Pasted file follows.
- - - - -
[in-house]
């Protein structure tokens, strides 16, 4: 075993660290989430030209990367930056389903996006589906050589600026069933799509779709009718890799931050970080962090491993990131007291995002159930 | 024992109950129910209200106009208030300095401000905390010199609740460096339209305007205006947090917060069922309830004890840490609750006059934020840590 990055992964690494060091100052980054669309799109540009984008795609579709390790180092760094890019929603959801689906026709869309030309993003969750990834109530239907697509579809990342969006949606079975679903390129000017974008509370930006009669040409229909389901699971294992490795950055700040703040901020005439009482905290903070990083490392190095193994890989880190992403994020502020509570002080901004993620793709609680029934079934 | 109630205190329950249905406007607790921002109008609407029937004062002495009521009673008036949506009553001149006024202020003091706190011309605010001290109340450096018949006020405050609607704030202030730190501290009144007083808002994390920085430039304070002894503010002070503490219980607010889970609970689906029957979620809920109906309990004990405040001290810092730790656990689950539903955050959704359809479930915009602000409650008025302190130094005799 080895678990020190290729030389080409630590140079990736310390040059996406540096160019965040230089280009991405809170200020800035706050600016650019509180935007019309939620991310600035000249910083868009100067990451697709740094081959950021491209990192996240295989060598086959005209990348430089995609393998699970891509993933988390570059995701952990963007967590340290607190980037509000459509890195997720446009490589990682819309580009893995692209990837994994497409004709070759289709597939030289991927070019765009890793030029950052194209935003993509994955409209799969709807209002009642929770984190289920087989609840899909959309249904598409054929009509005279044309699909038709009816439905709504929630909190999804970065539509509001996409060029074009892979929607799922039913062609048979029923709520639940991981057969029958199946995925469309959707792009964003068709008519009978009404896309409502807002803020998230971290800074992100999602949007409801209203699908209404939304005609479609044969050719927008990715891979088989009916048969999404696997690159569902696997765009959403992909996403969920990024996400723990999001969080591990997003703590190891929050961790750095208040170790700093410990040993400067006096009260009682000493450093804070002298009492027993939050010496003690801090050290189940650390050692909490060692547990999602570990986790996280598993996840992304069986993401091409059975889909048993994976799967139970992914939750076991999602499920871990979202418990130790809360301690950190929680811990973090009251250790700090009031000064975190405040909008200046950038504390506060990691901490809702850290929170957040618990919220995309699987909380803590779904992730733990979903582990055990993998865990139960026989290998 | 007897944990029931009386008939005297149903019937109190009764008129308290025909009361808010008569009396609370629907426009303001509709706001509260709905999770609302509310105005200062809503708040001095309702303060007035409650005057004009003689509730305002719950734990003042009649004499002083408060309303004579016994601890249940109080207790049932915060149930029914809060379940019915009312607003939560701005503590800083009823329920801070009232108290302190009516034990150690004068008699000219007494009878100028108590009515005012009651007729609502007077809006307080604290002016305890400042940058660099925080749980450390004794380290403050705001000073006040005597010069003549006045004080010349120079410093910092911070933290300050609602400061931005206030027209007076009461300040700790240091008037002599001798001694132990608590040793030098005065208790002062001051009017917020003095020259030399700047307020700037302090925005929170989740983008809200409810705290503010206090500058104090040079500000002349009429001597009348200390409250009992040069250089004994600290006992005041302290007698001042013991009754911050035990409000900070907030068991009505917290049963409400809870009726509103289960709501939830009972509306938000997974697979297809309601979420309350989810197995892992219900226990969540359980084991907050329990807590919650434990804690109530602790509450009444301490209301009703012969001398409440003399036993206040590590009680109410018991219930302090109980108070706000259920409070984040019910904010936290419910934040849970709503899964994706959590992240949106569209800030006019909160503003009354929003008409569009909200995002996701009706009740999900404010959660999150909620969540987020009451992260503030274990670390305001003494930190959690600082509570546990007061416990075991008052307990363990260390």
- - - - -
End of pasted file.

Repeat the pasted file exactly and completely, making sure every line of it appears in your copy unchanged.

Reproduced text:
[in-house]
């Protein structure tokens, strides 16, 4: 075993660290989430030209990367930056389903996006589906050589600026069933799509779709009718890799931050970080962090491993990131007291995002159930 | 024992109950129910209200106009208030300095401000905390010199609740460096339209305007205006947090917060069922309830004890840490609750006059934020840590 990055992964690494060091100052980054669309799109540009984008795609579709390790180092760094890019929603959801689906026709869309030309993003969750990834109530239907697509579809990342969006949606079975679903390129000017974008509370930006009669040409229909389901699971294992490795950055700040703040901020005439009482905290903070990083490392190095193994890989880190992403994020502020509570002080901004993620793709609680029934079934 | 109630205190329950249905406007607790921002109008609407029937004062002495009521009673008036949506009553001149006024202020003091706190011309605010001290109340450096018949006020405050609607704030202030730190501290009144007083808002994390920085430039304070002894503010002070503490219980607010889970609970689906029957979620809920109906309990004990405040001290810092730790656990689950539903955050959704359809479930915009602000409650008025302190130094005799 080895678990020190290729030389080409630590140079990736310390040059996406540096160019965040230089280009991405809170200020800035706050600016650019509180935007019309939620991310600035000249910083868009100067990451697709740094081959950021491209990192996240295989060598086959005209990348430089995609393998699970891509993933988390570059995701952990963007967590340290607190980037509000459509890195997720446009490589990682819309580009893995692209990837994994497409004709070759289709597939030289991927070019765009890793030029950052194209935003993509994955409209799969709807209002009642929770984190289920087989609840899909959309249904598409054929009509005279044309699909038709009816439905709504929630909190999804970065539509509001996409060029074009892979929607799922039913062609048979029923709520639940991981057969029958199946995925469309959707792009964003068709008519009978009404896309409502807002803020998230971290800074992100999602949007409801209203699908209404939304005609479609044969050719927008990715891979088989009916048969999404696997690159569902696997765009959403992909996403969920990024996400723990999001969080591990997003703590190891929050961790750095208040170790700093410990040993400067006096009260009682000493450093804070002298009492027993939050010496003690801090050290189940650390050692909490060692547990999602570990986790996280598993996840992304069986993401091409059975889909048993994976799967139970992914939750076991999602499920871990979202418990130790809360301690950190929680811990973090009251250790700090009031000064975190405040909008200046950038504390506060990691901490809702850290929170957040618990919220995309699987909380803590779904992730733990979903582990055990993998865990139960026989290998 | 007897944990029931009386008939005297149903019937109190009764008129308290025909009361808010008569009396609370629907426009303001509709706001509260709905999770609302509310105005200062809503708040001095309702303060007035409650005057004009003689509730305002719950734990003042009649004499002083408060309303004579016994601890249940109080207790049932915060149930029914809060379940019915009312607003939560701005503590800083009823329920801070009232108290302190009516034990150690004068008699000219007494009878100028108590009515005012009651007729609502007077809006307080604290002016305890400042940058660099925080749980450390004794380290403050705001000073006040005597010069003549006045004080010349120079410093910092911070933290300050609602400061931005206030027209007076009461300040700790240091008037002599001798001694132990608590040793030098005065208790002062001051009017917020003095020259030399700047307020700037302090925005929170989740983008809200409810705290503010206090500058104090040079500000002349009429001597009348200390409250009992040069250089004994600290006992005041302290007698001042013991009754911050035990409000900070907030068991009505917290049963409400809870009726509103289960709501939830009972509306938000997974697979297809309601979420309350989810197995892992219900226990969540359980084991907050329990807590919650434990804690109530602790509450009444301490209301009703012969001398409440003399036993206040590590009680109410018991219930302090109980108070706000259920409070984040019910904010936290419910934040849970709503899964994706959590992240949106569209800030006019909160503003009354929003008409569009909200995002996701009706009740999900404010959660999150909620969540987020009451992260503030274990670390305001003494930190959690600082509570546990007061416990075991008052307990363990260390």